I even longed for time to slow itself. And this, as much awfulness and fear COVID-19 has brought about, has been, it has given our family the gift of time.

Here are some things we do to stay connected to each other as mother and son, as well as fully experience a slower-paced life:

  1. Play in the backyard. It’s really amazing how the same yard, day after day, can offer new mini-adventures. 
  2. Hike on and off-trail. Some of my favorite app for finding good trails is All Trails.

I walk with my son in a pack similar to this.  Please reach out if you need help fitting a carrier pack to you properly, as that’s important!

  1. Toy rotation. Rather than having all the toys available all the time. I usually keep out a box of toys and a box of books for as long as he seems interested (usually about a week).
  2. Lots of reading.
  3. Going fewer places is a great time to potty train your toddler!
  4. More time with extended family: grandparents, aunts, uncles, and our pets. 

Essentially, we just have an interest-led day. We play trains until we are trained out. We play outside as long as the heat and humidity are bearable. 

I felt the universal paradox mothers experience when their baby grows. It’s the thing we work so hard to cultivate, and yet, as it happens, there is both inner joy and celebration, but also a deep, quiet grieving of your baby becoming their own individual self.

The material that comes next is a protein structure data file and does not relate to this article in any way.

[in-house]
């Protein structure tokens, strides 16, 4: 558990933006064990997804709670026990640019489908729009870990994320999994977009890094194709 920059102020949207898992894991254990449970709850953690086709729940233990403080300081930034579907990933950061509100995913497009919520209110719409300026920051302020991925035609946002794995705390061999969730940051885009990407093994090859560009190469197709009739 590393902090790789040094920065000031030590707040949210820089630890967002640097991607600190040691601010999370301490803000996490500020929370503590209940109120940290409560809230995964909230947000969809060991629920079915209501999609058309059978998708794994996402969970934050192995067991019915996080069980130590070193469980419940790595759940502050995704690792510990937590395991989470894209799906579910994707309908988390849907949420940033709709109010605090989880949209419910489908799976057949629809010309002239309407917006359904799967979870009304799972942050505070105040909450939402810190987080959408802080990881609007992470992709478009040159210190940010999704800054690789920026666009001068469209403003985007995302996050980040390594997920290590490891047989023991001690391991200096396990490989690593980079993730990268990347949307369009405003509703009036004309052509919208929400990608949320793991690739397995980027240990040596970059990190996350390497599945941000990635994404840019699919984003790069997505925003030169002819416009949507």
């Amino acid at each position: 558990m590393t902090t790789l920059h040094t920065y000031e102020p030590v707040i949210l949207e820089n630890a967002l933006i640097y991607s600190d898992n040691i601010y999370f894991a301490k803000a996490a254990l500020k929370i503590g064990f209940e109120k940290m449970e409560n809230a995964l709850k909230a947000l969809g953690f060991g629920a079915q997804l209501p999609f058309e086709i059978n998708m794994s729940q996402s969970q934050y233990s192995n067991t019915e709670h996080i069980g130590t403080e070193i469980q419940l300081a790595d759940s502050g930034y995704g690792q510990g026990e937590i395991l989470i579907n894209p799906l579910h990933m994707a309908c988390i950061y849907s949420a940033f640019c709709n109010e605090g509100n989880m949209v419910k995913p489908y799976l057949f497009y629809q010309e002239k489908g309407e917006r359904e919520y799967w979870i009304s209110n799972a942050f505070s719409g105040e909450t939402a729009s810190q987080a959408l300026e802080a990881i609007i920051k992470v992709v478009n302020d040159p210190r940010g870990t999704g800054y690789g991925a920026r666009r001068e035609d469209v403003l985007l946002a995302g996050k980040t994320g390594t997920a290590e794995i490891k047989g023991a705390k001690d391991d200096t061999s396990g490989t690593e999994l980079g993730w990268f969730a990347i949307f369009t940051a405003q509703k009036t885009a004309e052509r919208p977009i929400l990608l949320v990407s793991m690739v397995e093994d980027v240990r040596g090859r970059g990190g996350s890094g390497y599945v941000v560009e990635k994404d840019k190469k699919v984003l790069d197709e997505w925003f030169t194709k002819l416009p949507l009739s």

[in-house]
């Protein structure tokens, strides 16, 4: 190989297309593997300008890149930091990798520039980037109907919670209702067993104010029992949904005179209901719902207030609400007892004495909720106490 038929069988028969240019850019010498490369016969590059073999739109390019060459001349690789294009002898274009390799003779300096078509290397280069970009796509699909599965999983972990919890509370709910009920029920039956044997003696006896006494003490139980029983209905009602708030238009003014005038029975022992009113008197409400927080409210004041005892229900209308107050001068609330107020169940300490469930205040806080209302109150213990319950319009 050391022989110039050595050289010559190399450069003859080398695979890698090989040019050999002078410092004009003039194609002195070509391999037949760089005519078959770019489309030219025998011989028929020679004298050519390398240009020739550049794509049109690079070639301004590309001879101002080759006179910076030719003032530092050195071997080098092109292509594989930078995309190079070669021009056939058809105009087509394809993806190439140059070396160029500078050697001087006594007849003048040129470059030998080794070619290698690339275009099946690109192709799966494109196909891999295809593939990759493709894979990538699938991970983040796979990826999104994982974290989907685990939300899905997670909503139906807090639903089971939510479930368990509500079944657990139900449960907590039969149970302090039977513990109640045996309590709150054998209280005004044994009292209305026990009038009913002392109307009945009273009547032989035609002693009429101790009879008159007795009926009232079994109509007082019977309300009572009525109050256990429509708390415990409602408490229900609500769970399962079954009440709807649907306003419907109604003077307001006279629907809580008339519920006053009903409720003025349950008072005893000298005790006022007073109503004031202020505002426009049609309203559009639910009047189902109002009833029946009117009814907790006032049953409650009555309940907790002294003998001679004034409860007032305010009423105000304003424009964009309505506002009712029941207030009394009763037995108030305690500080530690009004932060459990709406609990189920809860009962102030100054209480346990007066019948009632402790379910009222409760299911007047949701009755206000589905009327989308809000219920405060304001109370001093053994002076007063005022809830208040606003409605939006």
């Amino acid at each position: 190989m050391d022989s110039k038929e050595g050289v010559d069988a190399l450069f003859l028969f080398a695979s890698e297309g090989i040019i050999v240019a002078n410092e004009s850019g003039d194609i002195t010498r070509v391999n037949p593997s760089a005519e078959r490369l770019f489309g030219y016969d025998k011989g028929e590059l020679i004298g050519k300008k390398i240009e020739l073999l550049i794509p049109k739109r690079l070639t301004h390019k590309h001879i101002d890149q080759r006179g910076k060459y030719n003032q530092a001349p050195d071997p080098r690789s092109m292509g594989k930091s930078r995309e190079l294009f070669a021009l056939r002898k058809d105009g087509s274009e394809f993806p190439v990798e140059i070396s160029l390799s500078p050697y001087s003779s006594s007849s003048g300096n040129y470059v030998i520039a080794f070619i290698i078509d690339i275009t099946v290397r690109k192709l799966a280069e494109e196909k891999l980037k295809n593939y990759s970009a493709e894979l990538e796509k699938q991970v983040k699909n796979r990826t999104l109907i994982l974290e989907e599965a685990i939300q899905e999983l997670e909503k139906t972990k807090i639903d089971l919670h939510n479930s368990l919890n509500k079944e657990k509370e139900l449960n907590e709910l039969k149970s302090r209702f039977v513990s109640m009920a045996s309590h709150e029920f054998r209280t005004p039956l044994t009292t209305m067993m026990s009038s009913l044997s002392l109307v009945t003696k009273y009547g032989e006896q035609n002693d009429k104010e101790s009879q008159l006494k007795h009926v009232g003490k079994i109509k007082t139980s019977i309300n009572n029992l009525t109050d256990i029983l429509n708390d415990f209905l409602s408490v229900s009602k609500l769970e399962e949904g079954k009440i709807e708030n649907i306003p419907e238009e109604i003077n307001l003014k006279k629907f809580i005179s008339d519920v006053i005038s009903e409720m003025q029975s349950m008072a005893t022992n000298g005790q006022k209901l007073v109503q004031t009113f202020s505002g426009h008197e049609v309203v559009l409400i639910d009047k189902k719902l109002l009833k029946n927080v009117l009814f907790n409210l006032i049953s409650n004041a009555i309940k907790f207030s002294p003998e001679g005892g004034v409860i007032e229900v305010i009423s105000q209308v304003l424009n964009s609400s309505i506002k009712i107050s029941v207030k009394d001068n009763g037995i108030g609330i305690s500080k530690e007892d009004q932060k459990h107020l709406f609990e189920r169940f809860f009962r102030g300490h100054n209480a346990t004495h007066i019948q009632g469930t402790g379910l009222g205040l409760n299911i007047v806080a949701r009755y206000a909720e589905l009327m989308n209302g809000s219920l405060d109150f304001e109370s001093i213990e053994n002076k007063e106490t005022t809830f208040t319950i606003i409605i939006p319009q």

Barbara Kingsolver’s, author of Poisonwood Bible, says something that really resonates, “A first child is your own best foot forward, and how you do cheer those little feet as they strikeout. You examine every turn of flesh for precocity and crow it to the world. But the last one: the baby who trails her scent like a flag of surrender through your life when there will be no more coming after—oh, that's love by a different name.” 

I think both of these emotions happen with every child. The joy and the finality.

And, in feeling this, motherhood finally made me OK with becoming a human be-ing rather than a human do-ing.

I no longer stress about responding to someone within minutes of receiving an email or text message. If it takes me all day to put away laundry...fine.

My mentality has shifted from valuing rapid completion to respecting the unknown.

Here are some ideas for things for an affordable, multipurpose, home-gym for when you do have those unknown few minutes to yourself that you feel like staying active.  

Here are my home-gym for mom’s recs:

  1. TRX -these things are great. You use your body weight and changing angle of your body to increase the difficulty. It’s GREAT for core work and is much safer for the kids to play around than barbells or weight machines.
  2. Theraball. It can multifunction as your desk chair, something to play with the kids with, and do some fun, body weight training. 
  3. BOSU. It can also be fun for kids to play with, as well as an incredibly effective way to challenge your core. 

And, with regard to running, it’s not that I have abandoned that desire to belt it out sometimes. It’s just that now, postpartum, I am now open to changes in pace.